There are certain moments in a country´s history that shapes its contours for generations to come. This is one such time for Nepal as it struggles to come to terms with the revolutionary changes since the start of the peace process in 2006. With a strong symbol of national unity in monarchy (whether the symbol was imposed or accepted) gone, possibilities opened up for all sorts of permutations and combinations in the national polity. Right now, there are various protest programs being organized right around the country by various communities for inclusion of their agendas in the new constitution.
In the Far-west, there are two distinct groups, one in favor of undivided Far-west while the other campaigns for a Tharuhat, both of which have stepped up their protests in recent times. Now, demands have surfaced for ´undivided Western´ region, while there are nationwide demonstrations for ´undivided Nepal´. Everyone expected some kind of political turmoil in the lead up to and the immediate aftermath of promulgation of the new constitution, irrespective of its character; addressing the demands of the vastly disparate communities at one fell swoop was an impossible task. But the hope was that the worst of violence pitting one ethnic community against another could be avoided.
It is impossible to gauge the trajectory of the current round of protests that have erupted throughout the length and breadth of the country. But there are still measures which can be taken to ensure the worst forms of violence can be avoided. First, it is important for people from all ethnic, linguistic and regional backgrounds to internalize the fact that a constitution is a document of compromise: unless every negotiating side is ready to concede something, there can be no meaningful agreement. This means that the heretofore privileged groups have to understand the deep-seated feeling of disenfranchisement among the communities at the bottom of the Hindu varna system. It is unrealistic to expect this long-nurtured feeling of persecution in all fields to disappear just because political leaders, the same ones who have promised so much and delivered so little, assure them that this time will be different. That is why they want something more concrete: inclusion of their demands in the constitution.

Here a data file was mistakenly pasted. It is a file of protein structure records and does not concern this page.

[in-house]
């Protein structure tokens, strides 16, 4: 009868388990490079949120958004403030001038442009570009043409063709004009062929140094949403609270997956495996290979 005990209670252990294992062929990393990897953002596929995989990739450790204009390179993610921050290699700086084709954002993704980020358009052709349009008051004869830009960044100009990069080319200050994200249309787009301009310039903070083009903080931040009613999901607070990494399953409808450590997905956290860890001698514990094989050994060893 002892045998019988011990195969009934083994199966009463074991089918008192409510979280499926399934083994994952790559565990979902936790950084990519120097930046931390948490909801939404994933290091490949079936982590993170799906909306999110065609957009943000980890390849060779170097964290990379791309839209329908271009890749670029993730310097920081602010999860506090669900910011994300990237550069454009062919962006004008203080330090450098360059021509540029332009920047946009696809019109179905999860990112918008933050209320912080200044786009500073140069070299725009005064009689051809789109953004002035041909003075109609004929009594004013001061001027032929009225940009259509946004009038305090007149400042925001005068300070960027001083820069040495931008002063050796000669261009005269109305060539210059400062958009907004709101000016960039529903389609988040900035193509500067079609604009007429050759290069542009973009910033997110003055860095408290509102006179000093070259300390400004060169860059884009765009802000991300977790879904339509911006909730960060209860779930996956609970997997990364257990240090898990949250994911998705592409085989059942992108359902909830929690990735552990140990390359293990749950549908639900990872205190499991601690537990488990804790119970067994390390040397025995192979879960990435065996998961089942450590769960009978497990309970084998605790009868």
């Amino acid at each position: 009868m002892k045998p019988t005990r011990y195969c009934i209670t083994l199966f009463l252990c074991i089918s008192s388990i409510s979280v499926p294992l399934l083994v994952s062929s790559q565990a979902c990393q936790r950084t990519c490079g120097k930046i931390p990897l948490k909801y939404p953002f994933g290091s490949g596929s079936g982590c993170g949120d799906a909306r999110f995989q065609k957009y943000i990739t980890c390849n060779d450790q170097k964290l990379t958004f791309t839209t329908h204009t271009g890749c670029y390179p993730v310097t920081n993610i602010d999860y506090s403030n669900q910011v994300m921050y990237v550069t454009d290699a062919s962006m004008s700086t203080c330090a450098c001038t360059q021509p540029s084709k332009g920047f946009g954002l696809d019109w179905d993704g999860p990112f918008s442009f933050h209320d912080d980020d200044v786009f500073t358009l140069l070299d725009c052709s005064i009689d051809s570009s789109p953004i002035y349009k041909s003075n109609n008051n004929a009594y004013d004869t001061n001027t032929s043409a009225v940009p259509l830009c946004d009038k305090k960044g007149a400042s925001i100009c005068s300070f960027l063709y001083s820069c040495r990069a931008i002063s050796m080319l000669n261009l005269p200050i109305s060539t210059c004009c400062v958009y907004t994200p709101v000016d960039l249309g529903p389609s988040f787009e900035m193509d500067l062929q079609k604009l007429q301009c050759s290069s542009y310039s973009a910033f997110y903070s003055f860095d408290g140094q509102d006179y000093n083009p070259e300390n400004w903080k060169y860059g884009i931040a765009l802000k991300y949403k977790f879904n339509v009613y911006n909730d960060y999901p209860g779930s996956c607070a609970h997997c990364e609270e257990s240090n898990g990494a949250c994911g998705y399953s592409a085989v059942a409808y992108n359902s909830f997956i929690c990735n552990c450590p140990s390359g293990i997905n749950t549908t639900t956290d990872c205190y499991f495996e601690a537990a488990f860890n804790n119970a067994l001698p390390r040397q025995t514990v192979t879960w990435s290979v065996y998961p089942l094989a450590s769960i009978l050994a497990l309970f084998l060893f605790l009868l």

But there is other side of the issue as well. Among the so-called privileged group, only a small section was able to benefit from the skewed socio-economic and political structure in their favor. For instance, even among the Brahmins and Chhetris, yes, they +were disproportionately represented in state machinery; but these people at the top made for only a small sub-section of the broader Brahmin and Chhetri community. The poor among the Brahmin/Chhetri were no poorer than the poor from other ethnic communities. It is for this reason that the majority of Brahmins and Chhetris feel it is unjust to punish the whole group for the privileges enjoyed by a small section.
Unless there is mutual recognition of each other´s problems, there is unlikely to be a way out of the current state of disorder. This is not the time for hard stands. What we fear the most is that the elements that were always against the federal agenda and for the continuation of the old order, might infiltrate the current protest programs. And, god forbid, if it leads to an untoward incident—say the death of a member from one ethnic community as it clashed with those from ethnic community—it could potentially spark an insidious sectarian conflict. That eventuality has to be avoided at all costs. The longer the current state of political flux continues, the more time they will get to make some mischief. Hence it is important that all stakeholders in the federal agenda come to the negotiating table and try to hammer out differences, no matter how entrenched. There is no other course. The sooner this message filters through to all sections of Nepali society, the better. There really is no time to lose